Survivor Story: Lauren Novotny of Dobbs Ferry

Heather Salerno wrote this profile of Lauren Novotny of Dobbs Ferry for the Sunday Life section on Oct. 16, 2011:

When Lauren Novotny of Dobbs Ferry felt a lump in her right breast in January 2010, she didn’t go to a doctor right away. Only 30 at the time, she waited for several months before looking into it.

“Maybe I didn’t want to face it, or didn’t really think it was anything major,” she says. “And then my friend, Kelly, was diagnosed. That hit home and hit hard.”

Novotny has known her best friend, Kelly Thomas, since they worked at the Chart House in Dobbs Ferry together when she was 18. So when Thomas revealed that she had an aggressive form of breast cancer, Novotny got scared for her friend — and for herself.

Lauren Novotny poses Sept. 6, 2011. She was diagnosed with stage 2 breast cancer in 2010 at age 31.( Joe Larese / The Journal News )

Lauren Novotny of Dobbs Ferry was diagnosed with stage 2 breast cancer in 2010 at age 31. She took up meditation to help herself heal. ( Joe Larese / The Journal News )

As it turned out, Novotny’s lump was breast cancer, too, which had spread to her lymph nodes. That launched a whirlwind of treatment that included a double mastectomy and five months of chemotherapy. For her, the side effects of chemo were so bad — dehydration, heart palpitations, rashes and swollen limbs — that she ended up in the hospital twice.

Yet throughout her journey, Novotny has had Thomas to lean on, and vice versa. Each knew exactly what the other was going through: The two even sometimes got chemotherapy on the same day, and then they’d head to Thomas’ apartment in Nyack for what they called “chemo day care.” They’d try on each other’s wigs, watch reality shows and struggle through bouts of nausea and pain together.

“It was really a good experience for something that’s such a horrible experience, to have somebody by your side like that,” she says. “But in turn, I’m very upset that we both had to go through something like this.”

Up next for Novotny is some more reconstructive surgery, and she’s also been debating with her doctor about whether she needs to keep taking a cancer-fighting drug, tamoxifen. But most important, all of her follow-up tests have shown no sign that the cancer has returned. (Thomas is also doing well.) Yet she does wonder if she would have needed surgery or chemotherapy, if the disease had been caught earlier.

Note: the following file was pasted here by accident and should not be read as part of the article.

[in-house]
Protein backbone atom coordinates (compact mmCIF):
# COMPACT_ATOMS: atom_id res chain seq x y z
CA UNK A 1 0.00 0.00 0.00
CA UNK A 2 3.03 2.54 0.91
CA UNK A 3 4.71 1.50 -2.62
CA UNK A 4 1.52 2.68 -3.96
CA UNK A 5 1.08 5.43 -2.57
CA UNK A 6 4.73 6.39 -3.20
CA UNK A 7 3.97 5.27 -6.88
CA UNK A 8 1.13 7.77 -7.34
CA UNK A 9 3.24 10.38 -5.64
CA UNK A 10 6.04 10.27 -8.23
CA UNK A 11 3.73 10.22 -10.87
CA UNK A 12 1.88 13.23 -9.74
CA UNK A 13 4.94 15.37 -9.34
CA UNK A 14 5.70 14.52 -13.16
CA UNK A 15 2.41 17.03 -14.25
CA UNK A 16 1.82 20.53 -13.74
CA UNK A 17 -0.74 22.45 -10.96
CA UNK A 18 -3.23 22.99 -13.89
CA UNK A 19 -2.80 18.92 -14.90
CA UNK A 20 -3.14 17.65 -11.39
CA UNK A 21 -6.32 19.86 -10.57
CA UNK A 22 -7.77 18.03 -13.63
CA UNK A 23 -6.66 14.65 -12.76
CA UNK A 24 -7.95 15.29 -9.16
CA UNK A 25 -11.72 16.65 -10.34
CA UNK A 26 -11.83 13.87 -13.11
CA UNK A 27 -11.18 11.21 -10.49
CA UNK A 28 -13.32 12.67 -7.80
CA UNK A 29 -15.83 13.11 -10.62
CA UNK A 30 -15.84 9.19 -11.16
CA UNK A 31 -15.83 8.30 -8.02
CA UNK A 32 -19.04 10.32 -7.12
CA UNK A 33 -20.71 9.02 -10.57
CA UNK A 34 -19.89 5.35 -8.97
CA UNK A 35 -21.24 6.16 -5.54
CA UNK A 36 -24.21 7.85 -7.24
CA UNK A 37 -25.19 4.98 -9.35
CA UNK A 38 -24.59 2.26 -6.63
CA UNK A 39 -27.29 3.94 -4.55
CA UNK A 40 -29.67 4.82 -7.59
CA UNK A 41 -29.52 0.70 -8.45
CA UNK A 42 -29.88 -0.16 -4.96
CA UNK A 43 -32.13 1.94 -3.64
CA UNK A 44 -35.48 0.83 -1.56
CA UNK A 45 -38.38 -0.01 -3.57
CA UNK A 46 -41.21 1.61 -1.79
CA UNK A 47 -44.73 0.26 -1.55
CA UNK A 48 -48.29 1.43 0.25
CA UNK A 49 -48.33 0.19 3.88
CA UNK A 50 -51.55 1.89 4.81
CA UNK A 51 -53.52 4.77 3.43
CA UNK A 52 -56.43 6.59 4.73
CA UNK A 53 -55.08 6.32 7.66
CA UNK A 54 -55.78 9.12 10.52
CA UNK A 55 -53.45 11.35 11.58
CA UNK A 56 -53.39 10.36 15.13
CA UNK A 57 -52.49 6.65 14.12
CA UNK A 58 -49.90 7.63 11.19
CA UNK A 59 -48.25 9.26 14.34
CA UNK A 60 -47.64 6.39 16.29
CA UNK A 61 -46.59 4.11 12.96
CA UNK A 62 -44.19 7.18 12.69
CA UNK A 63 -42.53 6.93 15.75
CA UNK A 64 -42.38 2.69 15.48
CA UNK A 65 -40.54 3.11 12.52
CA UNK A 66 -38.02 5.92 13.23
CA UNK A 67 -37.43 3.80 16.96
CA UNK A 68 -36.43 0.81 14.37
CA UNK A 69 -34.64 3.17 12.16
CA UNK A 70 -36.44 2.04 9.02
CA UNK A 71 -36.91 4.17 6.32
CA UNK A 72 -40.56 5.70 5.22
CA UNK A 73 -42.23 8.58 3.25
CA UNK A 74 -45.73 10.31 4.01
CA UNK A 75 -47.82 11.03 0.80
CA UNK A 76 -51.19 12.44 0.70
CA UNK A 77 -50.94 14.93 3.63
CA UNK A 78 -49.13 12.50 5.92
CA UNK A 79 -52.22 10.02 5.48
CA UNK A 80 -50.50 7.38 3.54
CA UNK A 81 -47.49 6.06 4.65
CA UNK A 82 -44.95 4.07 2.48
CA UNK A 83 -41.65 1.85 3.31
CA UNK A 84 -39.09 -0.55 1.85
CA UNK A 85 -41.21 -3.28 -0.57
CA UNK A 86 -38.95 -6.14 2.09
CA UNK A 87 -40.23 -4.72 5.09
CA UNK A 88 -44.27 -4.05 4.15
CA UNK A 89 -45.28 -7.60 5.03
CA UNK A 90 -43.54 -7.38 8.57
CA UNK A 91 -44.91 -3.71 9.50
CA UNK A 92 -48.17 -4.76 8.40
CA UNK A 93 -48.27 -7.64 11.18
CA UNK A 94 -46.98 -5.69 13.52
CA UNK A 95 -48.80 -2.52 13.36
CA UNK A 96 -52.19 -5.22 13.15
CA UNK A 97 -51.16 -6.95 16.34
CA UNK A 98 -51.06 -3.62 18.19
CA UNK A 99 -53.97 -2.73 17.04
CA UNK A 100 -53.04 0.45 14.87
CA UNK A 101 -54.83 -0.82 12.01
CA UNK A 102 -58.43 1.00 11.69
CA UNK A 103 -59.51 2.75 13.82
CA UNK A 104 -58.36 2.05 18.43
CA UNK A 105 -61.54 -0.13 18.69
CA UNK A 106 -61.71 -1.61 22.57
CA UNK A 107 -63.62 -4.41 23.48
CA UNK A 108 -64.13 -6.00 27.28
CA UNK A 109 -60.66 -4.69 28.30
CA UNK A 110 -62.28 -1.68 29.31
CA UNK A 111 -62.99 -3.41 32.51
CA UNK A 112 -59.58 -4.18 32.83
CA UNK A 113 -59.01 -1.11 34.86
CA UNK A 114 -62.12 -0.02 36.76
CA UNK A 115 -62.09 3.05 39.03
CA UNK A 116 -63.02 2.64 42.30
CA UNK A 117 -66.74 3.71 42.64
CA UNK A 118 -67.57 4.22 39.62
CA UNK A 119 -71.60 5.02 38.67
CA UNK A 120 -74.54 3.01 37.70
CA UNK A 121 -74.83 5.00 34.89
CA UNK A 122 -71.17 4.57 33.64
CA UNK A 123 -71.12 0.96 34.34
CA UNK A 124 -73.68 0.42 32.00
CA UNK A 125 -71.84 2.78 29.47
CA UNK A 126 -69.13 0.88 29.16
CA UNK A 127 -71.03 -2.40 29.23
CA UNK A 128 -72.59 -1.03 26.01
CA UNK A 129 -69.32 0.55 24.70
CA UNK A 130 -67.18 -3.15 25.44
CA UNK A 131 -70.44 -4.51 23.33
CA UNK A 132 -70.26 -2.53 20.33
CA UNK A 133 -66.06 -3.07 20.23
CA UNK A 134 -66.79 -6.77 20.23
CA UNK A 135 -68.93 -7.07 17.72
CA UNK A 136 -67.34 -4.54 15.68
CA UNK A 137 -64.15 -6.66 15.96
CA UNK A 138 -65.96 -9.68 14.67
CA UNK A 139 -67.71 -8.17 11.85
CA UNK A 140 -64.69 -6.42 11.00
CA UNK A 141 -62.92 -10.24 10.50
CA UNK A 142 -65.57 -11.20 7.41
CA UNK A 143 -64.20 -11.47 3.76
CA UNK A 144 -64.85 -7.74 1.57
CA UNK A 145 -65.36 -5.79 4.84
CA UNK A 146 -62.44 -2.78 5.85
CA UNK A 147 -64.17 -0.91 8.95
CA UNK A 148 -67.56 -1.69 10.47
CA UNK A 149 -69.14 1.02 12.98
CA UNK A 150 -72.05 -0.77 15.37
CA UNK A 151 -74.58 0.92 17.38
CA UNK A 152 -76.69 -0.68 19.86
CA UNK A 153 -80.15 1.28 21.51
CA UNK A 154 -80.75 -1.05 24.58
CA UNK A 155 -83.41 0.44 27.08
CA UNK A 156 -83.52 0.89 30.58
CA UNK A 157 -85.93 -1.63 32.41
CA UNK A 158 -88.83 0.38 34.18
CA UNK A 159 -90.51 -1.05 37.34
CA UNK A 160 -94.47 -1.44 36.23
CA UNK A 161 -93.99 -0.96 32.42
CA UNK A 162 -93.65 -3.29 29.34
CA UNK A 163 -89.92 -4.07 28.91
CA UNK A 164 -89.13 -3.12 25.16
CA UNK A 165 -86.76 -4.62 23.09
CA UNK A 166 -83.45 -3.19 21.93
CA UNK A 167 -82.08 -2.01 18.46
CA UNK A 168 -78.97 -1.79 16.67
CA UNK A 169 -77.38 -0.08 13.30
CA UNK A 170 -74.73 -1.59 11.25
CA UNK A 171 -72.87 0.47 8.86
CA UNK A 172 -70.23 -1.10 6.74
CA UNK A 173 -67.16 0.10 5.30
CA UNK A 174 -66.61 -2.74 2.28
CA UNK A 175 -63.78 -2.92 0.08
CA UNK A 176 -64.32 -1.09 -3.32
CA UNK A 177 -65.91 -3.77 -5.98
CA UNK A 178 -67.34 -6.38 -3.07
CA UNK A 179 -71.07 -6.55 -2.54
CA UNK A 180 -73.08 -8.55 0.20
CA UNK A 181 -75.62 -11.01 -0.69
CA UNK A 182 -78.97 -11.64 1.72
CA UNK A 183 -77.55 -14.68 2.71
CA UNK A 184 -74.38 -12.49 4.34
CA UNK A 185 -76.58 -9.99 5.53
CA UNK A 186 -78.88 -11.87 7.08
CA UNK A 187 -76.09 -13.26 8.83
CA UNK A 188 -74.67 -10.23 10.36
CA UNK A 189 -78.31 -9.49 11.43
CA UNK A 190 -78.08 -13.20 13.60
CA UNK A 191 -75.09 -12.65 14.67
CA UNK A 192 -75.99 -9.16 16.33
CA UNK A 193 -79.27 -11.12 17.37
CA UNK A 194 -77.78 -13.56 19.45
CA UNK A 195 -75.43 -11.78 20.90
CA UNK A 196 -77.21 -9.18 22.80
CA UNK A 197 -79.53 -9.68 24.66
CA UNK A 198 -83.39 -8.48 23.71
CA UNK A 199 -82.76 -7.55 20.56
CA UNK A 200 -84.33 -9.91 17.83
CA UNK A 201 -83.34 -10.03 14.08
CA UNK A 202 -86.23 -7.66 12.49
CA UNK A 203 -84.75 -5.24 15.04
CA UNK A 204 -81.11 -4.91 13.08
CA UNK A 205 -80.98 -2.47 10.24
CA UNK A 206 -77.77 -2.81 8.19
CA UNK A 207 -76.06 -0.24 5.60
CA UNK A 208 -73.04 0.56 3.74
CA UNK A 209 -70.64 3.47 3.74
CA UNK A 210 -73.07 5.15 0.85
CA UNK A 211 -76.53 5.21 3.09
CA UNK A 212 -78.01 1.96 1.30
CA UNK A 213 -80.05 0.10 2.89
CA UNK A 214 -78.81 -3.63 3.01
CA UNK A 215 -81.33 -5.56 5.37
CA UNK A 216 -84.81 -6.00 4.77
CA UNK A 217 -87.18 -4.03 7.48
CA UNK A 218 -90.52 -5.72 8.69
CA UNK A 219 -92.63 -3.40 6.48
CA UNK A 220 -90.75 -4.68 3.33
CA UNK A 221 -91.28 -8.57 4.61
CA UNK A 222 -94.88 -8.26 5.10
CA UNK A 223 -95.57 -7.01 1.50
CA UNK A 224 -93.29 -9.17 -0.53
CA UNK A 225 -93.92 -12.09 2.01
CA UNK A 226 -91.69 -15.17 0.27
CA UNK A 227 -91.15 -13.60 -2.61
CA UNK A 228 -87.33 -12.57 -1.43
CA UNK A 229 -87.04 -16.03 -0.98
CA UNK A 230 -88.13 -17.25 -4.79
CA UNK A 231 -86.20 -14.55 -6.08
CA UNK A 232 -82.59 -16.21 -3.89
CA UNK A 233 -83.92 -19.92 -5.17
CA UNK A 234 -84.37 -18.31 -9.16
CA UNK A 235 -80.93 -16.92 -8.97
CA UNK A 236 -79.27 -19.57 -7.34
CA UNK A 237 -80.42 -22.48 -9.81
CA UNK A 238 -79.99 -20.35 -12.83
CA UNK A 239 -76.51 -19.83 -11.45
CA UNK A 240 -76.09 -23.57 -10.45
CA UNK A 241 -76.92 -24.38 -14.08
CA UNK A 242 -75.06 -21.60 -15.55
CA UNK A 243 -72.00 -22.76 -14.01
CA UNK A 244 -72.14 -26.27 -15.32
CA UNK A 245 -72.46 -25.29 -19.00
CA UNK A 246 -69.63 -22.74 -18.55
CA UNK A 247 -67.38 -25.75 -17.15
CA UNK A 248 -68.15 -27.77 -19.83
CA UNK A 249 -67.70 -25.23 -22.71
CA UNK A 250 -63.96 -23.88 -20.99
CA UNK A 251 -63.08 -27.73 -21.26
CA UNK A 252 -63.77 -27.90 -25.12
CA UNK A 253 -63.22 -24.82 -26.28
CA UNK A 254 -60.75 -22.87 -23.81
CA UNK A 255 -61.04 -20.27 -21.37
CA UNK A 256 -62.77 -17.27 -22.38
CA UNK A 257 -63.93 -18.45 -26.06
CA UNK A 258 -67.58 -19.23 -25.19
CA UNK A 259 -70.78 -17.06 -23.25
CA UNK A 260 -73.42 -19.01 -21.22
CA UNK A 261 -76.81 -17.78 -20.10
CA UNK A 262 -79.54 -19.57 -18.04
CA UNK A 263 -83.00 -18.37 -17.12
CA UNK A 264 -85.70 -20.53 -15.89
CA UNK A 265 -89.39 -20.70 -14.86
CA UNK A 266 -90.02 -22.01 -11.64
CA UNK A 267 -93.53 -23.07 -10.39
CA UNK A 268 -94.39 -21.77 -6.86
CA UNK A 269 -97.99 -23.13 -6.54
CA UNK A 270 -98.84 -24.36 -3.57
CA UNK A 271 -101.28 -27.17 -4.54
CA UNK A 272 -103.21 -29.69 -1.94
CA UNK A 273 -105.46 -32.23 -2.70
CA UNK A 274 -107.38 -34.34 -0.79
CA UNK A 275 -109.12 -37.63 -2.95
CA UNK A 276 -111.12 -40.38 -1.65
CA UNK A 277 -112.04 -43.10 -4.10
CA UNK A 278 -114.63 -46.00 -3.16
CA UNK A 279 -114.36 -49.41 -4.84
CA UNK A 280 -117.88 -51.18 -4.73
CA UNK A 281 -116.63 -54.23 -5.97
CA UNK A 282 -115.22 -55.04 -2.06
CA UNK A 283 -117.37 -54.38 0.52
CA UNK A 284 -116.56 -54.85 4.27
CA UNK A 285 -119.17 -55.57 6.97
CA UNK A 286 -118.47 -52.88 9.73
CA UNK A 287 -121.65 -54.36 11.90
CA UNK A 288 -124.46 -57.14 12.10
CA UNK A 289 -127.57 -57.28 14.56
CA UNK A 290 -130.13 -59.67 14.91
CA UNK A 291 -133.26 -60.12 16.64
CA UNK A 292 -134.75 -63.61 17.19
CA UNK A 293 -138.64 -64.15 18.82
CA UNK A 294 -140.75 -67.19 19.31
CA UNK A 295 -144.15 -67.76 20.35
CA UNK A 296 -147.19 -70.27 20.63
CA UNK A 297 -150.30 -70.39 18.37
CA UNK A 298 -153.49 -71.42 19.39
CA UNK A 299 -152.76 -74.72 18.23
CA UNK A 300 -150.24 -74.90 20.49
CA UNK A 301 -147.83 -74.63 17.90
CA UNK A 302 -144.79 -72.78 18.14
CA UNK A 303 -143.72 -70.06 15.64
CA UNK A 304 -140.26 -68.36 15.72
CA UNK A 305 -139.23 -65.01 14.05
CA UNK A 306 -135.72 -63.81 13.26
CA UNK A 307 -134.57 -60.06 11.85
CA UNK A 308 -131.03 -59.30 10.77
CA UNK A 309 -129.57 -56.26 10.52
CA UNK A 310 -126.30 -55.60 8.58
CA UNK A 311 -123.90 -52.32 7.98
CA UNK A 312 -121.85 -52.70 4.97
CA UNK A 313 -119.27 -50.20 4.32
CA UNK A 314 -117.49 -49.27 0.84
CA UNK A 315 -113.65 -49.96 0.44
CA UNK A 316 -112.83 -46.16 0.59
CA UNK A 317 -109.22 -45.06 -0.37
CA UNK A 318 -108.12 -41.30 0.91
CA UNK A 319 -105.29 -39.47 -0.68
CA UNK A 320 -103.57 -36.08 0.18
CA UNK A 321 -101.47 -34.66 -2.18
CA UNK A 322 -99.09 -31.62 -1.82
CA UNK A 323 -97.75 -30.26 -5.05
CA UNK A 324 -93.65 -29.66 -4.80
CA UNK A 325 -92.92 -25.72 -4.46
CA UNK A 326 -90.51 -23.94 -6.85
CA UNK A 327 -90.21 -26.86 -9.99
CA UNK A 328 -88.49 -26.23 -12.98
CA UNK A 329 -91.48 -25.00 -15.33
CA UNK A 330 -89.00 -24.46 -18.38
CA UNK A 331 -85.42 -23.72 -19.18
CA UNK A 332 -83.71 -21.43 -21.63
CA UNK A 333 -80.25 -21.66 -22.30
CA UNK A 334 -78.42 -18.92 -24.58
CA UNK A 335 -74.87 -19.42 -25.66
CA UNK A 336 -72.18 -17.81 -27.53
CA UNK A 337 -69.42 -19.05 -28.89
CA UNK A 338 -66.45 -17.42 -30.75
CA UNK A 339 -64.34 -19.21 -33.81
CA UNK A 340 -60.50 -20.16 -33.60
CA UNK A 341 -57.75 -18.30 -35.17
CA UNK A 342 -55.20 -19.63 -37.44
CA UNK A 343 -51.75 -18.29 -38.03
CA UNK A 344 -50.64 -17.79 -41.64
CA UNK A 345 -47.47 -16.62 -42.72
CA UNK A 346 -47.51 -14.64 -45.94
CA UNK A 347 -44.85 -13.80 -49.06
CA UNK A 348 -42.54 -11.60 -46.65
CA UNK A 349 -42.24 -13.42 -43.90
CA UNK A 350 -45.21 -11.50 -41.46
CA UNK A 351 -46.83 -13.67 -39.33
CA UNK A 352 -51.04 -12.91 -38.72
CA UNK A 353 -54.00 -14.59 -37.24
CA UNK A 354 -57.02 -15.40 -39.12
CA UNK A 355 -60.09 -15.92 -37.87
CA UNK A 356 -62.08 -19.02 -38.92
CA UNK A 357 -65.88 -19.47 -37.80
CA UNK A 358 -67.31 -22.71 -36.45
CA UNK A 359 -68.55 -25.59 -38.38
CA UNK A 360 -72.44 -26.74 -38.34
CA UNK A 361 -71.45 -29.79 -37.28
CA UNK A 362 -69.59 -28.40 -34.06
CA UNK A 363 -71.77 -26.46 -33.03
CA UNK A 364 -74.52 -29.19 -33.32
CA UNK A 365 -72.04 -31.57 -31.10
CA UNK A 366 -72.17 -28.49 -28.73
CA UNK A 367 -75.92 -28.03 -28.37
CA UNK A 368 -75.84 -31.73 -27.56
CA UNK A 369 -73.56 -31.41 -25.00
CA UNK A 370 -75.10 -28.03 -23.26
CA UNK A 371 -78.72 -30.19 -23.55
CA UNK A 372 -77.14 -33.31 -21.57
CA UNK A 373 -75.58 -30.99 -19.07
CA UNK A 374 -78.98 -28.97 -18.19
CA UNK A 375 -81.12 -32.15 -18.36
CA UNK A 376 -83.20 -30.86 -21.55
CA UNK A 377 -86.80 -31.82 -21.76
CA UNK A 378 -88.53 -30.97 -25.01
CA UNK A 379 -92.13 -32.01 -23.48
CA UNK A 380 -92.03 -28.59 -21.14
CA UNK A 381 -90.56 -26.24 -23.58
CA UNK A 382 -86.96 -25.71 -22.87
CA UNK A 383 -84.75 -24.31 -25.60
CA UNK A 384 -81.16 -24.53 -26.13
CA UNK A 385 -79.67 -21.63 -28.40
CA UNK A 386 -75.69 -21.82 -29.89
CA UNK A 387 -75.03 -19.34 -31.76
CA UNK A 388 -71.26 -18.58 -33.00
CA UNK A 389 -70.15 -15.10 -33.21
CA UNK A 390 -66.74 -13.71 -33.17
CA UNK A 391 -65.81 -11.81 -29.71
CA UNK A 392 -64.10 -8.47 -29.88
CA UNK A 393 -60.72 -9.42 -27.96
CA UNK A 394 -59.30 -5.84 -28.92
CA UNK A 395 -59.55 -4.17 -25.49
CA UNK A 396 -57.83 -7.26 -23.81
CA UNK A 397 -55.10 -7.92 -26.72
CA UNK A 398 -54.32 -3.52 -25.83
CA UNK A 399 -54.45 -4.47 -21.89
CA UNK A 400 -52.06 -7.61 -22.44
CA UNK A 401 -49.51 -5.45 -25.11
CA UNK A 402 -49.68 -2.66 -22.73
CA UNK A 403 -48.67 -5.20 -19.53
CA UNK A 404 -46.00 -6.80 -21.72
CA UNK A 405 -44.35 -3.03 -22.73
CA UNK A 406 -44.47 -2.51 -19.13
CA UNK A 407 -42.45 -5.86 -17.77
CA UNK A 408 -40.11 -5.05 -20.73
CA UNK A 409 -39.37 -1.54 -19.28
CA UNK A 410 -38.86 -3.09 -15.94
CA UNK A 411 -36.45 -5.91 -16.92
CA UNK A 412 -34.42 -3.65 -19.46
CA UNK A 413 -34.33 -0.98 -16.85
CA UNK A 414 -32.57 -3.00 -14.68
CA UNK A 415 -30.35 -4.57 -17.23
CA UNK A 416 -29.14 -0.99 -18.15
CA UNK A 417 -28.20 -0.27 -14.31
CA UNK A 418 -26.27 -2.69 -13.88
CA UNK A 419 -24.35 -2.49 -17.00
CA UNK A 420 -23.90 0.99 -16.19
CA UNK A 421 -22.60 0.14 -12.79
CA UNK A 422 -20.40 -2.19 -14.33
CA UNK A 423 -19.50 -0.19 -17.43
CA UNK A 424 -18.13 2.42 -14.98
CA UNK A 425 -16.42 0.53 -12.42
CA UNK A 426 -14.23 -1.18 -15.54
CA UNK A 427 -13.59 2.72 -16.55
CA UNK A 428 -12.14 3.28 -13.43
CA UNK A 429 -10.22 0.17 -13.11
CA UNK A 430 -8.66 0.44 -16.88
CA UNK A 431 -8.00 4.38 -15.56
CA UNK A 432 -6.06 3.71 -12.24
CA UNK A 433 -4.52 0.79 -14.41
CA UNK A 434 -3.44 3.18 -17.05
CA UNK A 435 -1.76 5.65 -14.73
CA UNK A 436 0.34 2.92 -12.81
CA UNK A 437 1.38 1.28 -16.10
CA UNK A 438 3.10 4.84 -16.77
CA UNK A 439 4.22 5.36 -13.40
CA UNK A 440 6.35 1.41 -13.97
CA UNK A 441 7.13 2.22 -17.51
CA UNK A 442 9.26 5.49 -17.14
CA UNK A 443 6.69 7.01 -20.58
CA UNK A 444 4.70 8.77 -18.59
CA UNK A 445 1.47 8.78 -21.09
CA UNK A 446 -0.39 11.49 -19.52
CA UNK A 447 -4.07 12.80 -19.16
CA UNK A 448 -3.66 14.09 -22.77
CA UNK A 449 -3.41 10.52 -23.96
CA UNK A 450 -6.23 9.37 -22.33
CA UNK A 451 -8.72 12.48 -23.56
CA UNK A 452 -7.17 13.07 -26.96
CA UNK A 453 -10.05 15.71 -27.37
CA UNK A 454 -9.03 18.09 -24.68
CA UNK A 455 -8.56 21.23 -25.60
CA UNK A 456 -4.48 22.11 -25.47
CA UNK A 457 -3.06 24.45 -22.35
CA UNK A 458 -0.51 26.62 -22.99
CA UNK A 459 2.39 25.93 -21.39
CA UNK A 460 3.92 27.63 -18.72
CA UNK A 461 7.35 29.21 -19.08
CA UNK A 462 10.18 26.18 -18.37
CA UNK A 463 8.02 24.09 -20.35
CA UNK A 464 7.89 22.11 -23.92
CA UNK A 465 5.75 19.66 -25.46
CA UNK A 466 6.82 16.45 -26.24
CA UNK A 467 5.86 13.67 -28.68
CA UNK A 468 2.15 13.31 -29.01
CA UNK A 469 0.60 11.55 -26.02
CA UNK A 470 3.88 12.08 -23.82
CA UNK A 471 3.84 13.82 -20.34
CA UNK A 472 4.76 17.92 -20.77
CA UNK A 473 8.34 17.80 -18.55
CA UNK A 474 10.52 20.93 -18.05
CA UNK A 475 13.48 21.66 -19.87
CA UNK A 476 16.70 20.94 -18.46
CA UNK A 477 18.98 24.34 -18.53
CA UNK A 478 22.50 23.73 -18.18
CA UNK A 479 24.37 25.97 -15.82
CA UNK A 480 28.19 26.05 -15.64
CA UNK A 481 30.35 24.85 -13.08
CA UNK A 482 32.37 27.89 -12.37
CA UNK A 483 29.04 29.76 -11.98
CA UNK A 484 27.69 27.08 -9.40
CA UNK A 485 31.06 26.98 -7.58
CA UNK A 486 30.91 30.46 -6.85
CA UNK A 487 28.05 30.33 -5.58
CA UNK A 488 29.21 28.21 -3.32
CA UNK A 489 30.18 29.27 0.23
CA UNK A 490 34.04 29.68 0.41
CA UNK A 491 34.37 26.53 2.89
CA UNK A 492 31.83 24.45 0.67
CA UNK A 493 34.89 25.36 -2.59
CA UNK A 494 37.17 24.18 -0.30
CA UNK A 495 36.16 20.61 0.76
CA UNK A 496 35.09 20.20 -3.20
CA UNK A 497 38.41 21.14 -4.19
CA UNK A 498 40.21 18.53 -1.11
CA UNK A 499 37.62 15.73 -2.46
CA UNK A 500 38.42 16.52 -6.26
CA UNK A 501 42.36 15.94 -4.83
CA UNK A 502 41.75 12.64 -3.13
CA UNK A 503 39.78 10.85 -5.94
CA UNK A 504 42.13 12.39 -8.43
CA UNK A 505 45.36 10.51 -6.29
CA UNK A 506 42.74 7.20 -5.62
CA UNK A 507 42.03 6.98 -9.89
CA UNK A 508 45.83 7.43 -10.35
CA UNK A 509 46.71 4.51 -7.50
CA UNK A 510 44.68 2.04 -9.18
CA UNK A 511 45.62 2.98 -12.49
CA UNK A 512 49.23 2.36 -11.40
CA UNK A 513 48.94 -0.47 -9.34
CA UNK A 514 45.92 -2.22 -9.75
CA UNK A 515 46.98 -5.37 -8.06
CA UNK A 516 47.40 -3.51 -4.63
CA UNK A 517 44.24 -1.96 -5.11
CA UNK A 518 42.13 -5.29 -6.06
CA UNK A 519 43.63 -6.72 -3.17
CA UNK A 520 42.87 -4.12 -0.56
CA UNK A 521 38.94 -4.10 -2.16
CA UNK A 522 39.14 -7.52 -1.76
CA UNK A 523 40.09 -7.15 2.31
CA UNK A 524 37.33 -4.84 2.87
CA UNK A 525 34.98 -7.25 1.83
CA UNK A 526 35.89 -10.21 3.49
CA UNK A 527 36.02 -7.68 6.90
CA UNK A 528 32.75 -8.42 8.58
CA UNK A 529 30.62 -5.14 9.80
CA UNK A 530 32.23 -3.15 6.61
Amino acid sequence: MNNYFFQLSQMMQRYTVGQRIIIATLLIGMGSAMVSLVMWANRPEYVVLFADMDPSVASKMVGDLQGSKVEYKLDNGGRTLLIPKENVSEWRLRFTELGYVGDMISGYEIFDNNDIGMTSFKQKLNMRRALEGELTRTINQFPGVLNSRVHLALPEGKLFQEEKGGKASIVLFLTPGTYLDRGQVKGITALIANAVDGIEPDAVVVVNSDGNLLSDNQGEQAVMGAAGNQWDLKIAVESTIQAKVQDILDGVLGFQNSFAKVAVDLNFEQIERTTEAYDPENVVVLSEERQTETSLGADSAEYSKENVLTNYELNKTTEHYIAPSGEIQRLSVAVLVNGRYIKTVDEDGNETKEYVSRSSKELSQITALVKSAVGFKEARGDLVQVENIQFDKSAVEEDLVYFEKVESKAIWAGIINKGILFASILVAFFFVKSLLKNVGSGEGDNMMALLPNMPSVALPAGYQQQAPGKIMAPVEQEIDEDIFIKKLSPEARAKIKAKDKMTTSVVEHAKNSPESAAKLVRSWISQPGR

“I don’t regret anything, everything happens for a reason,” she says. “But I do suggest, and I’ve told every single one of my girlfriends, if you feel anything…go to the doctor.”

There are plenty of other ways that breast cancer has made an impact on Lauren Novotny. After the jump, 10 more examples of how the disease has changed her life:

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Survivor Story: Kelly Thomas of Nyack

Pete Kramer wrote this profile of Nyack’s Kelly Thomas for the Sunday Life section on Oct. 16, 2011:

Kelly Thomas certainly didn’t expect breast cancer at 31.

“It doesn’t run in my family,” says the 33-year-old Nyack resident. “Some women expect to get it. Their grandmother had it, their mother had it, their aunt had it. I had no knowledge of it. I knew about every other cancer because my father had colon cancer, then the liver, then the lungs. I knew all the other cancers except for breast cancer.”

Still, she knew something dark was in the air in January 2010: It was in the cards.

Kelly Thomas of Nyack, a breast cancer survivor who was diagnosed in her 30s, is photographed Sept. 20, 2011 in the Harrison studio. ( Tania Savayan / The Journal News

(Photo by Tania Savayan/The Journal News)

Thomas, who grew up in Ardsley, does her own tarot-card readings, and she kept seeing a card of foreboding.

“The tower card is like fast, upheavel, destruction, disaster. It could be divorce, it could be death when accompanied with other cards. It’s just always a dark, scary card, and I kept getting it over and over.”

She thought her new relationship was in peril.

It turned out it was her life that was in the balance and that her new boyfriend at the time — who had beaten Hodgkin’s lymphoma years before — would be a godsend, the person who first found the lump in Thomas’ breast and who helped her through her treatment and much of her recovery.

She had both breasts and a lymph node removed and underwent chemotherapy, radiation and reconstructive surgery. The cancer has not recurred in Thomas’ regular follow-up exams.

If Thomas had the tower card and cancer, she also had key people — and a positive perspective — that made it bearable. After the jump, 10 more things about Kelly Thomas’ cancer story that fit that description:

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